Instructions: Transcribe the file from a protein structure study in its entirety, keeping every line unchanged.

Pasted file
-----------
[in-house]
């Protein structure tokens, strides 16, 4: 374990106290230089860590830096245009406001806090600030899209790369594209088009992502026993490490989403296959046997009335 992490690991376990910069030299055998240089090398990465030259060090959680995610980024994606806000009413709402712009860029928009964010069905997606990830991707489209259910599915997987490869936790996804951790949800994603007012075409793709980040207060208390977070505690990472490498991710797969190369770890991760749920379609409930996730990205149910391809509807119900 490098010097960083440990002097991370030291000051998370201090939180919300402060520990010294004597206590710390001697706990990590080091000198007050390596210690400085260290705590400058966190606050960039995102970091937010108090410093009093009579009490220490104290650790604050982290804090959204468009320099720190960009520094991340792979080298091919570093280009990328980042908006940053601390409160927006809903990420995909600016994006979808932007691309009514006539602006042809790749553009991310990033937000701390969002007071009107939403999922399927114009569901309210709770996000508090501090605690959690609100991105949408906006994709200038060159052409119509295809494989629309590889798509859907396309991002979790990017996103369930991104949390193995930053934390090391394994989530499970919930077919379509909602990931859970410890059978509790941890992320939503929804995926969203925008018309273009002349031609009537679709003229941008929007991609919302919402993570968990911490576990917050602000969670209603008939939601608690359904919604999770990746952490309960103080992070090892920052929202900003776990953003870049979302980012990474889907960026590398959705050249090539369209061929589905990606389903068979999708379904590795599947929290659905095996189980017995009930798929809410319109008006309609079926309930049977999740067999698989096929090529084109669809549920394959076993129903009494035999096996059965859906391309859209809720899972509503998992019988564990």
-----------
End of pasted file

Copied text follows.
[in-house]
């Protein structure tokens, strides 16, 4: 374990106290230089860590830096245009406001806090600030899209790369594209088009992502026993490490989403296959046997009335 992490690991376990910069030299055998240089090398990465030259060090959680995610980024994606806000009413709402712009860029928009964010069905997606990830991707489209259910599915997987490869936790996804951790949800994603007012075409793709980040207060208390977070505690990472490498991710797969190369770890991760749920379609409930996730990205149910391809509807119900 490098010097960083440990002097991370030291000051998370201090939180919300402060520990010294004597206590710390001697706990990590080091000198007050390596210690400085260290705590400058966190606050960039995102970091937010108090410093009093009579009490220490104290650790604050982290804090959204468009320099720190960009520094991340792979080298091919570093280009990328980042908006940053601390409160927006809903990420995909600016994006979808932007691309009514006539602006042809790749553009991310990033937000701390969002007071009107939403999922399927114009569901309210709770996000508090501090605690959690609100991105949408906006994709200038060159052409119509295809494989629309590889798509859907396309991002979790990017996103369930991104949390193995930053934390090391394994989530499970919930077919379509909602990931859970410890059978509790941890992320939503929804995926969203925008018309273009002349031609009537679709003229941008929007991609919302919402993570968990911490576990917050602000969670209603008939939601608690359904919604999770990746952490309960103080992070090892920052929202900003776990953003870049979302980012990474889907960026590398959705050249090539369209061929589905990606389903068979999708379904590795599947929290659905095996189980017995009930798929809410319109008006309609079926309930049977999740067999698989096929090529084109669809549920394959076993129903009494035999096996059965859906391309859209809720899972509503998992019988564990």